“surrounded as we are by fast food culture and processed foods, cooking our own meals is the single best thing we can do to take charge of our health and well being.” – MP

Let’s take a break from our regularly scheduled programming to talk about the incredible production I spent hours enamored by last Sunday: The new Netflix series Cooked by author/teacher/activist and all around brilliant man, Michael Pollan. Some may have read his words in The Omnivore’s Dilemma, Food Rules, The Botany of Desire, or another of his intriguing and educational books (maybe even Cooked, the one this series grew from.) If you’ve done so, you’re probably already sold on how great this guy is and how smartly he communicates his ideas. If you’ve never heard of him, make this show your introduction.


The program is split into four episodes, and each episode covers one natural element: Fire, water, air, and earth. Below are some tidbits from each.

Fire features a pitmaster in the Southern US and aborigines in Western Australia who continue to hunt wild game. It will give you a new understanding and appreciation for human heritage, the original diet, and beautiful pigs.

Water delves into the ways in which climate change is impacting farmers and food production in India. It also explains how completely the act of cooking is chemistry, in both the home kitchen and the food processing facilities around the world which so many of us are increasingly eating from.

Have you ever heard the aphorism, “Man cannot live on bread alone?” Air, will give you all the details as to why that addage is false. You’ll also learn that the way we make bread in the U.S. is so spooky and that we should all start making our own. Needless to say, I began my sourdough starter on Monday.

Earth features an Abbey in Connecticut that I had the opportunity to visit a few years ago where they still make raw milk cheese out of a wooden vat. Not only is this methodology preserving a cultural tradition, it has created a surprising relationship with E. coli. Also, those dairy cows are called Dutch Belted and they are a critically rare breed in the U.S. and I want all of them!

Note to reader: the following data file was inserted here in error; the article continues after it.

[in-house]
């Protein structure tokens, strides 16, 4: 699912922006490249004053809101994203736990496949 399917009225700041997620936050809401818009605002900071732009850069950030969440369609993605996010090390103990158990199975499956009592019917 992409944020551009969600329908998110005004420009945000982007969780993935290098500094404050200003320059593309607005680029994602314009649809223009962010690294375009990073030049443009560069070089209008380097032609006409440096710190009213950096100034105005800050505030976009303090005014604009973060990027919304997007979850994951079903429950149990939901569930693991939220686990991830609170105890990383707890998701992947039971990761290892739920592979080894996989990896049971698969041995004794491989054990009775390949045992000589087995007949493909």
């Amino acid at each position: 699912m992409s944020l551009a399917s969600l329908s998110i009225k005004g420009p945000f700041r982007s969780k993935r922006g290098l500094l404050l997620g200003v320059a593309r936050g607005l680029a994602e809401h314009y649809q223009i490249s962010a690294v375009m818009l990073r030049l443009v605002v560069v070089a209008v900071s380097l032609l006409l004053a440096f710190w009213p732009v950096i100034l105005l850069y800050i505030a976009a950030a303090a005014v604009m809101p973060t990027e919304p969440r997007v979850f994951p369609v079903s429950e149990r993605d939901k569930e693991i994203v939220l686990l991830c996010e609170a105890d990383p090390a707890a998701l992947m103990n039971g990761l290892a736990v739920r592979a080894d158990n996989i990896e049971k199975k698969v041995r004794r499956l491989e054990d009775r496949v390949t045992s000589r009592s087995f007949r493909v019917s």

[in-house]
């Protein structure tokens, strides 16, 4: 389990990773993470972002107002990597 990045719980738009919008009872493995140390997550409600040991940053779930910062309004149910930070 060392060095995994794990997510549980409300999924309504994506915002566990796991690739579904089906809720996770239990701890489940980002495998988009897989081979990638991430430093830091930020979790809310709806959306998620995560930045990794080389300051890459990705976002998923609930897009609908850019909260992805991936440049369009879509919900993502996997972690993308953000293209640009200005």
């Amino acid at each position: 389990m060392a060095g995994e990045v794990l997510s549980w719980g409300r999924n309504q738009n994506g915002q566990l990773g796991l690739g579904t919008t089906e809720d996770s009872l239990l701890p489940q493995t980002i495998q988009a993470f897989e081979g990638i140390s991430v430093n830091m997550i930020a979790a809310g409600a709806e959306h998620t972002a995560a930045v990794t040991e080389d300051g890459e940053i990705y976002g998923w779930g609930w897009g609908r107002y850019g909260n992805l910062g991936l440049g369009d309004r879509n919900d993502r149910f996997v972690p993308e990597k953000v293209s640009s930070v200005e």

I was feeling a lot of feelings while watching this show. I laughed, I had to blink a lot at certain moments to avoid tears, I considered that maybe I should procreate so that I could explain all of this information to my child, I was hungry, I was amazed that the human race hasn’t gone extinct, and my mind was BLOWN by just how much I still have to learn about food and nutrition, even after studying it at some length and feeling relatively confident about my knowledge of the subject. If you’re interested in food or cooking or food systems, care about what you put into your body or what your body does with it once you put it in there, or if you like looking at farmers and cooks, beautiful cinematography, or watching people enjoy the heck out of the things that they are doing, this is your new weekend plan.

If you don’t have a Netflix account, sign up for a free months trial (that’s what I did!) — just remember to cancel it before the 30 days end if you don’t want to continue your membership.

(I imagine this is obvious to anyone reading this, but neither Netflix nor Michael Pollan is in any way affiliated with my endorsement of this show and I’m certainly not being compensated for doing it. I just really really liked it and I think that you will too!)


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